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Anyone starting a new business needs to decide which legal structure it will have, and before starting up should carefully consider the issues involved, including their own potential liability for any future business debts, and the tax implications of their chosen structure.

This factsheet outlines the main legal structures for a business, which are sole trader, ordinary partnership, private limited company, limited liability partnership (LLP) and community interest company (CIC).

Different types of business such as franchises, co-operatives and not-for-profit organisations (which are not in themselves legal structures) can be set up as sole traders, partnerships or limited companies as appropriate.

What are the main types of legal status? 

Sole trader

Sole traders (often referred to as a sole proprietors or sole operators) are treated by HM Revenue & Customs (HMRC) as self-employed for tax purposes and retain all their business profits after tax. A sole trader is personally liable for the debts of the business, which means that their home and other personal assets may be at risk if they are unable to pay the business’s debts as they fall due.

Sole traders must register with HMRC for tax self-assessment as a self-employed person. They must complete an annual self-assessment return and pay income tax and Class 2 (and in some cases also Class 4) National Insurance contributions (NICs).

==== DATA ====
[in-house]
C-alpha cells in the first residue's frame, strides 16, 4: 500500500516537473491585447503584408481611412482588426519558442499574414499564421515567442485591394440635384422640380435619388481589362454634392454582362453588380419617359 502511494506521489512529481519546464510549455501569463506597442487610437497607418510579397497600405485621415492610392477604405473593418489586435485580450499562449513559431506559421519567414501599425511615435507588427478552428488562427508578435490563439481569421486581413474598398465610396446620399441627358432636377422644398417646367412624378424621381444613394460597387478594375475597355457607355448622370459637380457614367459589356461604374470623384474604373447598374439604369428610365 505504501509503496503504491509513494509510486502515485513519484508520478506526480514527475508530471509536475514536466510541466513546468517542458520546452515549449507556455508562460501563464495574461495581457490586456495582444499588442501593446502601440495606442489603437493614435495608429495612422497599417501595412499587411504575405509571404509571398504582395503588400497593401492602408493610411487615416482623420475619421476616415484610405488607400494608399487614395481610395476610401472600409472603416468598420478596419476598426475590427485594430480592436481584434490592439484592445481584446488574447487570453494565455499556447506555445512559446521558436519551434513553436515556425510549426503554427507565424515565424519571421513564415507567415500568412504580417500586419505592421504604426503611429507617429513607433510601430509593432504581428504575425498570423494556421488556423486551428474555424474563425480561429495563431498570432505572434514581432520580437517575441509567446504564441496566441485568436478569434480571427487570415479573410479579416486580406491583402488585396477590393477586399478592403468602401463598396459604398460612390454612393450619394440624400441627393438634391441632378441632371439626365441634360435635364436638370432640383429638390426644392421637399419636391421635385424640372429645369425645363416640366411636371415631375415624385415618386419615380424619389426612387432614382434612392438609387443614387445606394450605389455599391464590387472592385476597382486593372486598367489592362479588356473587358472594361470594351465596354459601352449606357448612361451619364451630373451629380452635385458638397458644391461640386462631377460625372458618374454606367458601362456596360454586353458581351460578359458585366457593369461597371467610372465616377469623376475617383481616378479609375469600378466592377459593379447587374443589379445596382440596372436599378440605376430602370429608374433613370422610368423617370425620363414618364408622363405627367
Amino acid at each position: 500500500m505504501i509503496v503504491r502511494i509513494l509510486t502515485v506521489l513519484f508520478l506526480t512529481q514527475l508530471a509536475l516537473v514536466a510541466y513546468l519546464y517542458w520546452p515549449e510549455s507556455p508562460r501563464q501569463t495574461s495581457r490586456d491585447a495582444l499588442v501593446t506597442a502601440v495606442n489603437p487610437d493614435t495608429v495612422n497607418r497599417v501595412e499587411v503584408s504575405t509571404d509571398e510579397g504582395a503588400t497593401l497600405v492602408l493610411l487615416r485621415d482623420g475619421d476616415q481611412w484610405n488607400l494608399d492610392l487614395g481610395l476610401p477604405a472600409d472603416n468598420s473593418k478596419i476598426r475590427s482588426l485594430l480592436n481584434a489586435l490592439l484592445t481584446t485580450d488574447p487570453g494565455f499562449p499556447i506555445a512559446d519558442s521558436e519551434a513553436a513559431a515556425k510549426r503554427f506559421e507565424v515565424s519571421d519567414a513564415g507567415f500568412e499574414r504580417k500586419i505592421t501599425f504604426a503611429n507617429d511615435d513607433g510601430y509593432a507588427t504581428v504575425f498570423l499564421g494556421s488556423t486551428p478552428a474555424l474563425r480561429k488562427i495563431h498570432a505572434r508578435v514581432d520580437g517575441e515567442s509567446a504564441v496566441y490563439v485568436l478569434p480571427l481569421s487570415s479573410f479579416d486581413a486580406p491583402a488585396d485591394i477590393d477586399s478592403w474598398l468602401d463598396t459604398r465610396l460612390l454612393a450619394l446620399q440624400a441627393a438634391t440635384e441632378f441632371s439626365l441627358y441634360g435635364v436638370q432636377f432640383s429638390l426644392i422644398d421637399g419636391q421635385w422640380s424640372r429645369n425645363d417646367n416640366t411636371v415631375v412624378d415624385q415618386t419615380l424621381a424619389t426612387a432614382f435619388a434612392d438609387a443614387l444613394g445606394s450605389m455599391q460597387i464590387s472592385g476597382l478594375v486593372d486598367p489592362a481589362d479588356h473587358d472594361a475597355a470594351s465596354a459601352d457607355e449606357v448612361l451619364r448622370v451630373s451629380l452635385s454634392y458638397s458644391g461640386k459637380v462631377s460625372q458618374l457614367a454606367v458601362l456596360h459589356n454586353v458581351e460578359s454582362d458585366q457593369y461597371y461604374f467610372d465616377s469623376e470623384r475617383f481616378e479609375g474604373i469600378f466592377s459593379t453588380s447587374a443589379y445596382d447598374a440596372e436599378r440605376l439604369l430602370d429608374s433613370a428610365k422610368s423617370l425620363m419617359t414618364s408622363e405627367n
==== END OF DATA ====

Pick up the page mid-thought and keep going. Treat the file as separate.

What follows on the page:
For more information about the advantages and disadvantages and tax requirements of this legal structure,. 

Partnership

An ordinary partnership, usually simply known as ‘partnership’, is legally defined by the Partnership Act 1890 as two or more people ‘trading in common with a view to profit’ and is the format normally chosen for a business that will be owned by two or more sole traders. This kind of partnership does not have to be registered with Companies House.

Each business partner has unlimited liability for the debts of the business. Partners are ‘jointly and severally’ liable, so each can be held responsible for transactions or contracts entered into by any of the others.

Partners are treated by HMRC as self-employed for tax purposes in the same way as sole traders, and they retain and share all their business profits after tax. They do not all have to be individuals, as a private limited company is treated in law as a ‘legal person’ that can also enter into partnership.

It is essential, as best practice, to have a partnership agreement (also known as a Deed of Partnership) drawn up by a solicitor before starting to trade. The partnership agreement clarifies each partner’s legal position and provides a framework for dealing with any problems that may arise. If there is no partnership agreement, the partnership will be governed by the terms of the Partnership Act 1890.

Private limited company